Huck, Erin (2000) Nike, feminism and rhetoric. Masters thesis, Concordia University.
This thesis examines Nike's women-directed advertising in the 1990s. The emphasis is placed on determining how Nike advertising reached such great levels of popularity, and why they resonated so deeply with female consumers. Considered in light of contemporary theories of rhetoric and feminism, it is demonstrated that the ads are invested with meaning and importance because they answer concerns about identity, representation, self-definition, agency and a sense of meaninglessness that preoccupy the modern citizen. Using magazine ads drawn almost exclusively from the periodicals Runner's World and Mademoiselle , this study demonstrates that it is through the rhetorical figures of the body and Nike's corporate image that these concerns are addressed, enacted, and articulated. In this way, Nike ads "work" to appeal to the female consumer. This reading of Nike ads merges interests in feminism, theories of rhetoric, visuality and very simply, how things become important.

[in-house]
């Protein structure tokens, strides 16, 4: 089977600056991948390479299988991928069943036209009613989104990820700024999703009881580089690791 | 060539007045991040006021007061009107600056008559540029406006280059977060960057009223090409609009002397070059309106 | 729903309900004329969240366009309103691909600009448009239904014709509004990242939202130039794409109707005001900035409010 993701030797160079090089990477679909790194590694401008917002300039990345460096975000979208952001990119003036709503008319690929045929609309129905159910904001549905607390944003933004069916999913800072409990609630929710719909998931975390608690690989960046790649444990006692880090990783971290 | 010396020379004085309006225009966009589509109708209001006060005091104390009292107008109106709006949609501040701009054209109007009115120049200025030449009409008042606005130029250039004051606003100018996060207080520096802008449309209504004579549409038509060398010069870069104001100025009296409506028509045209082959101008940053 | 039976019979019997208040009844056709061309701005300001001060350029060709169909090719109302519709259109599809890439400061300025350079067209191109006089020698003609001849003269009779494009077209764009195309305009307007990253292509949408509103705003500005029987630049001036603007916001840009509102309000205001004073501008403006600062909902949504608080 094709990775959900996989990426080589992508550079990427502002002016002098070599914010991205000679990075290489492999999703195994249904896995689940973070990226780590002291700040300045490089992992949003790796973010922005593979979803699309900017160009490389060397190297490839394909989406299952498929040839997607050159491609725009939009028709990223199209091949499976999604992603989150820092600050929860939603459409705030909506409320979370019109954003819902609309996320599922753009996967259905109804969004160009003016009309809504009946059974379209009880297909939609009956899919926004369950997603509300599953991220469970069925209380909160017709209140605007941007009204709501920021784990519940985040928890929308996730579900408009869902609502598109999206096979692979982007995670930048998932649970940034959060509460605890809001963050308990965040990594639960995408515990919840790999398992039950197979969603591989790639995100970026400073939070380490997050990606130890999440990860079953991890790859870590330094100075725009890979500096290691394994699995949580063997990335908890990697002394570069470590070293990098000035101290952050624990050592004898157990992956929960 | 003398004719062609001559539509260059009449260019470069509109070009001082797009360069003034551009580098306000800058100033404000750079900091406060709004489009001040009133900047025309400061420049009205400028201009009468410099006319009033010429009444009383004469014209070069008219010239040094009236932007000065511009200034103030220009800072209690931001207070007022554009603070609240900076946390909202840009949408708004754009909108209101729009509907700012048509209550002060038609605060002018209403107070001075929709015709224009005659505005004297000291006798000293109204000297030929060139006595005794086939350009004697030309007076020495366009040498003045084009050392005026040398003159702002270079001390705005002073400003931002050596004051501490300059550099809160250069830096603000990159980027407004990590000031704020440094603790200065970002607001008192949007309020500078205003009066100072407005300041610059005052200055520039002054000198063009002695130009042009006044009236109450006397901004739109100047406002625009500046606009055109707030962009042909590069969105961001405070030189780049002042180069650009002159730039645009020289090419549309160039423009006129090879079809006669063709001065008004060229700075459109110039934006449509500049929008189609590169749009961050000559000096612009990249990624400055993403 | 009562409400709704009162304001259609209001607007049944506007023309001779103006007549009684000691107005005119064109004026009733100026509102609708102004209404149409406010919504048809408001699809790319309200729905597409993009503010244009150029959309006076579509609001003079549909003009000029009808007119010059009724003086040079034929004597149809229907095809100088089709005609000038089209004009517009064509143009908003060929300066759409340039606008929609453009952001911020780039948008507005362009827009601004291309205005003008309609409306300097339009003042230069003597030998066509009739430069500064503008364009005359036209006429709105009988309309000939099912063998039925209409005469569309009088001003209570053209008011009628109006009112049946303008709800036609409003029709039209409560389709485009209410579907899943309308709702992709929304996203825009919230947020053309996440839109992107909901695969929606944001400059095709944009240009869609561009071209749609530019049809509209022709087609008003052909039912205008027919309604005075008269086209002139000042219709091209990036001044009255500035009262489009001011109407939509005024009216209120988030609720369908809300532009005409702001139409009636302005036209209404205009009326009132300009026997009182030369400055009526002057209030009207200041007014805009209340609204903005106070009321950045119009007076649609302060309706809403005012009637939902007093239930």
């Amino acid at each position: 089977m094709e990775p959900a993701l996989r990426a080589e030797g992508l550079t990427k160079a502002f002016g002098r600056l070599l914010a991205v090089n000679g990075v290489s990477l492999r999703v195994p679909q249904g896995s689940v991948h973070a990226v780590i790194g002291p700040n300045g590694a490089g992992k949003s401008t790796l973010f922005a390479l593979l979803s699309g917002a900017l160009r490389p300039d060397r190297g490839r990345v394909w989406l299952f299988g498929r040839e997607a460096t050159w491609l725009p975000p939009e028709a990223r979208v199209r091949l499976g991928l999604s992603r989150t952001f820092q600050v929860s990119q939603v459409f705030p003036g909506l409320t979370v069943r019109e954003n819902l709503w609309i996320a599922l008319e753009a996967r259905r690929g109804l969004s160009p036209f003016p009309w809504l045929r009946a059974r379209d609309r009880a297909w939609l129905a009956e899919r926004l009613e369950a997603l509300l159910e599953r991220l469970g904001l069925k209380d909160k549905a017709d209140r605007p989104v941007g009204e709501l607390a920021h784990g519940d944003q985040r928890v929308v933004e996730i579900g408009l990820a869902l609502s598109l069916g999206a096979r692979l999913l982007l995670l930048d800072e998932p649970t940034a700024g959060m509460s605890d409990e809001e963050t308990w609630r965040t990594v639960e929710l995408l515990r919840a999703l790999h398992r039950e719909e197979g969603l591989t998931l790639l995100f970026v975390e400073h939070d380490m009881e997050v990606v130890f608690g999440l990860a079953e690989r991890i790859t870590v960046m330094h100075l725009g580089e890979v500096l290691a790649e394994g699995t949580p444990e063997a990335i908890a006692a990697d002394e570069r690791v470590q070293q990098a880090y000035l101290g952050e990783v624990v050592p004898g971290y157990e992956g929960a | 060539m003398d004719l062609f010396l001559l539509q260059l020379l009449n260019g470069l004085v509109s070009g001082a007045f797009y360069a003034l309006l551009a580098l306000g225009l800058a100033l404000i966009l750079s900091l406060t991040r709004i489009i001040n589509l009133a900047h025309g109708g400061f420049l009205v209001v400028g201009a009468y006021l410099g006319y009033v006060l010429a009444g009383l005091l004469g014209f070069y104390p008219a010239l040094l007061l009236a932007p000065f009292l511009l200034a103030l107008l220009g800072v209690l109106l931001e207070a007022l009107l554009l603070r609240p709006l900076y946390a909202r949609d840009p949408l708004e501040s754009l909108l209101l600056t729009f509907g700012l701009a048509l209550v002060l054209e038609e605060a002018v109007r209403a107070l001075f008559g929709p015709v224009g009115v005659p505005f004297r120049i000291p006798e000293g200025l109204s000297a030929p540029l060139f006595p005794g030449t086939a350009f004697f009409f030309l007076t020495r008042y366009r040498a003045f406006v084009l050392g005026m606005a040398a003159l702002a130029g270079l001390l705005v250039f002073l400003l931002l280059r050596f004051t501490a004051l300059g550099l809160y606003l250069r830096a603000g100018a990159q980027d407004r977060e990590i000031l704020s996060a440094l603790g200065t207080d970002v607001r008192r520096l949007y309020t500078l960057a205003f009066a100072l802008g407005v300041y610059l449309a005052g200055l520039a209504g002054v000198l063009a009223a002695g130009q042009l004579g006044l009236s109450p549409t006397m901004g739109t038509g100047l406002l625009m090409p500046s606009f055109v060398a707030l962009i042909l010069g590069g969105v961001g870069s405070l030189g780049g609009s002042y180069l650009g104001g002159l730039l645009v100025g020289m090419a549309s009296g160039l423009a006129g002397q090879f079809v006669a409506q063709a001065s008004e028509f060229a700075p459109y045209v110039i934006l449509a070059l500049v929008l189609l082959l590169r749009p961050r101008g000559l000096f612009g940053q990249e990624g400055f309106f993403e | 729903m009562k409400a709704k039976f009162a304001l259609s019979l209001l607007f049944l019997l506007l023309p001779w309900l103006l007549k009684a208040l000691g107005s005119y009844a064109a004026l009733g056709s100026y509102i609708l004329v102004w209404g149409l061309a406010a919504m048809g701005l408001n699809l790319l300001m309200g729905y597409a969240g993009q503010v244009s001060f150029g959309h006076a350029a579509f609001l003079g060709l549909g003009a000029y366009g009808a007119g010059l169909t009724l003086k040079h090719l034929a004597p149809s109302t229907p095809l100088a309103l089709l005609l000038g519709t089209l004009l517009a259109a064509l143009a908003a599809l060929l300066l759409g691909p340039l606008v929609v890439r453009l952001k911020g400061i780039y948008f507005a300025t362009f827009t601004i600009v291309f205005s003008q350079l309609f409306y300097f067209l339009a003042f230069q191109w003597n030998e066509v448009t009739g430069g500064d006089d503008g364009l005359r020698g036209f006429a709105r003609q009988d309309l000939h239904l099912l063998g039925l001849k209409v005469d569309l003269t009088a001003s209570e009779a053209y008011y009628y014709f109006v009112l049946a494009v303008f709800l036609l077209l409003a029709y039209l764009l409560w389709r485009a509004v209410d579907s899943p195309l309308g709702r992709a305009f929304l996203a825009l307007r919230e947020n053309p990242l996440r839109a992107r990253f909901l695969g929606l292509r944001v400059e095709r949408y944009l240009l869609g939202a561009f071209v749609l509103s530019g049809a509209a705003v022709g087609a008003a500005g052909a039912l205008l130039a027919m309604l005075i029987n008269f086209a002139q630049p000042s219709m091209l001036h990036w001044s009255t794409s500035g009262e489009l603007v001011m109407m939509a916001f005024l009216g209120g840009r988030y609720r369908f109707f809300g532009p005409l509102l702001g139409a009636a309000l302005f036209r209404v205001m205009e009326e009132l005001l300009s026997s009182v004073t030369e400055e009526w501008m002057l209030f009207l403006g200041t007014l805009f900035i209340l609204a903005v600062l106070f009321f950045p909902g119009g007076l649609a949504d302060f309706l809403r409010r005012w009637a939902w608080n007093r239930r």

|Divisions:||Concordia University > Faculty of Arts and Science > Communication Studies|
|Item Type:||Thesis (Masters)|
|Pagination:||vii, 147 leaves : ill. ; 29 cm.|
|Degree Name:||Theses (M.A.)|
|Thesis Supervisor(s):||Charland, Maurice|
|Deposited By:||Concordia University Libraries|
|Deposited On:||27 Aug 2009 17:17|
|Last Modified:||08 Dec 2010 15:18|
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